We decided, after those surging diversions, that we still had enough oomph for one more walk. We chose to expend that remaining energy by hiking to a viewpoint overlooking Hidden Lake. Hidden Lake is situated almost directly on the Continental Divide. Its altitude and position make it a frequent target for drastic weather swings, as we regrettably discovered.
The trail to the Hidden Lake Overlook wound through rolling hills topped with alpine flowers.
When we left our car to begin the 3-mile journey to Hidden Lake, the skies were a little cloudy but calm. We strolled contentedly up through alpine meadows carpeted with cheery wildflowers but, by the time we reached the overlook, our endpoint, the pleasantness of our surroundings had dissipated. Sprinkles began to fall and they quickly thickened and fattened. Within minutes, they amassed themselves into a torrential army of aggressive water.
The blurriness of this picture wasn’t caused by a camera malfunction but a weather blip, AKA buckets of rain. Hiking back from Hidden Lake felt a lot like going for a dip in a muddy swimming pool with your shoes on.
It had showered on us every day we had been in Montana. Our rain jackets, which we had wisely thought to pack, had, up to this point, adequately helped us avoid too much of a soaking but this tempest was different. This was the kind of storm that blinds you. The sort that turns tiny mountain trickles into powerful muddy currents within minutes, and creates rivers in your undies and streams through your shoes. Even with our raincoats, we were completely sopping before we had dashed a fraction of the distance we needed to travel to get back to our car. To make matters worse, thunder and lightning started to assault us as we scurried down that raging mountain. Granted, those flashes never strayed dangerously close but, after our experience on Wheeler Peak last summer, I’m pretty suspicious of any and all rumblings. When we reached our vehicle, following what seemed like an eon of wetness, we had to change every stitch of our clothing and yet we remained uncomfortably damp for the entire hour-long ride back. Two days later, when we were packing up our suitcases to return home, our shoes were still soggy from this experience.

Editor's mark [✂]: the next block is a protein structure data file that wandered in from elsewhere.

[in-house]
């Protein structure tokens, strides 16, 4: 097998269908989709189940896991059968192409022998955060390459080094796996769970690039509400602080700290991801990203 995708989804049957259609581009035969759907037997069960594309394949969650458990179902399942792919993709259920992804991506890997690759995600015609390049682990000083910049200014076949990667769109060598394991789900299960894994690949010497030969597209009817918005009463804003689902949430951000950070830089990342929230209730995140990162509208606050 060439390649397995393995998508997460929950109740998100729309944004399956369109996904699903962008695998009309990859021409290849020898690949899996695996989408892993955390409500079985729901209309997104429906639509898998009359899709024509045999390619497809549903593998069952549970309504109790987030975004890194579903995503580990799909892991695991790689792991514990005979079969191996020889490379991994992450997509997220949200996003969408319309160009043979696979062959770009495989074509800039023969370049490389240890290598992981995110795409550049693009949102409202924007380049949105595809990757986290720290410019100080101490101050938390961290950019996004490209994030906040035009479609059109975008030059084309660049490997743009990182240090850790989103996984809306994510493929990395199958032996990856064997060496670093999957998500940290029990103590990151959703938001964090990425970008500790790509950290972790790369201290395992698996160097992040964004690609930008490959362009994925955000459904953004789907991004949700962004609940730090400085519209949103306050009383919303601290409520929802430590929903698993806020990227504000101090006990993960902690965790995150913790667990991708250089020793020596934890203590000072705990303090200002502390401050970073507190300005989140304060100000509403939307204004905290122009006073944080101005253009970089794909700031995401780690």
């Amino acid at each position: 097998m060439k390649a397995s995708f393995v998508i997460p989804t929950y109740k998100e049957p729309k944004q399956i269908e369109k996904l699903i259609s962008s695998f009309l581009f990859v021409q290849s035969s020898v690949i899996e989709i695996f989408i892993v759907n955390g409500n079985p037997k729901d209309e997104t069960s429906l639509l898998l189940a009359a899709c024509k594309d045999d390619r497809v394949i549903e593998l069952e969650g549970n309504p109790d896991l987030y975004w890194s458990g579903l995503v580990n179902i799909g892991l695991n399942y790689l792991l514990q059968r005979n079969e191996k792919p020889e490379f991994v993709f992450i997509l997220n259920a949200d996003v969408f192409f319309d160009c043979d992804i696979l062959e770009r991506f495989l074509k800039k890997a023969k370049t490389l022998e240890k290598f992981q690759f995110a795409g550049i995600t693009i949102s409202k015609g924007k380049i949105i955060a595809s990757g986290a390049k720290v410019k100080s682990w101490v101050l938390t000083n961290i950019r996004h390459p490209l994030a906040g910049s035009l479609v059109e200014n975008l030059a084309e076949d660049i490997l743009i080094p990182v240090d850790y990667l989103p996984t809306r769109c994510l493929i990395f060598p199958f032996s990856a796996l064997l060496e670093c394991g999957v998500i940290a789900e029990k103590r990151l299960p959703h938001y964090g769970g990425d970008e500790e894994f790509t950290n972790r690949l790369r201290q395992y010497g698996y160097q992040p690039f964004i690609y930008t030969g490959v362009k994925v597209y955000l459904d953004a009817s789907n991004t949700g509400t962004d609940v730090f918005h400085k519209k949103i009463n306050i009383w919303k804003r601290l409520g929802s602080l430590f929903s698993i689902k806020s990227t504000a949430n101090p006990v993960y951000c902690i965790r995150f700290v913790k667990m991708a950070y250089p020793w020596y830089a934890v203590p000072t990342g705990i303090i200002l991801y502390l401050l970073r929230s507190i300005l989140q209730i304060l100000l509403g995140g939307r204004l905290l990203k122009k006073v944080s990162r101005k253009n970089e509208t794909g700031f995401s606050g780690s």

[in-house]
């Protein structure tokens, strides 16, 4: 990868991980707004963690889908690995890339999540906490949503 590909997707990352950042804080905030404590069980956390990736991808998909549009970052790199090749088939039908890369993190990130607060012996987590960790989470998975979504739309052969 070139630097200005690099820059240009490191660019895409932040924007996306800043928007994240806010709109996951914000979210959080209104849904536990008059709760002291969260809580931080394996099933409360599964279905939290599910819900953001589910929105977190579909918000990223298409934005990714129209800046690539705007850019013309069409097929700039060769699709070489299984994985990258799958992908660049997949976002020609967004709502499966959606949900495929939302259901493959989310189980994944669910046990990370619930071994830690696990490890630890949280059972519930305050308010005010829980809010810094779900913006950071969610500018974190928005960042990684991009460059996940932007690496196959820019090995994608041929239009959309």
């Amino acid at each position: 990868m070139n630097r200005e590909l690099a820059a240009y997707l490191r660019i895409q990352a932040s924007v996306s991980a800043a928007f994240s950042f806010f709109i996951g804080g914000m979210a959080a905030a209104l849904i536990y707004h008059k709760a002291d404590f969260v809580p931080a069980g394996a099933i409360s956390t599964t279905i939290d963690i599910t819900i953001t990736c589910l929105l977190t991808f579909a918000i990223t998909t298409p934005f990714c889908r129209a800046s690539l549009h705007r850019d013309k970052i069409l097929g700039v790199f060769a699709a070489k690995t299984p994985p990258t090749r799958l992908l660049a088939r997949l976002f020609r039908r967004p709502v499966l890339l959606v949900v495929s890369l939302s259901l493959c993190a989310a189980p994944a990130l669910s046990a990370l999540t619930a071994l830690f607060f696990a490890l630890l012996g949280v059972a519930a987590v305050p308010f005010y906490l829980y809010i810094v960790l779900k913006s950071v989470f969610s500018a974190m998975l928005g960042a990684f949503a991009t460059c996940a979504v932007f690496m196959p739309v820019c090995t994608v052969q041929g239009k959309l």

When we were riding back from Hidden Lake, we encountered several unexpected travelers on the road ahead of us: a black bear mamma and her two cubs.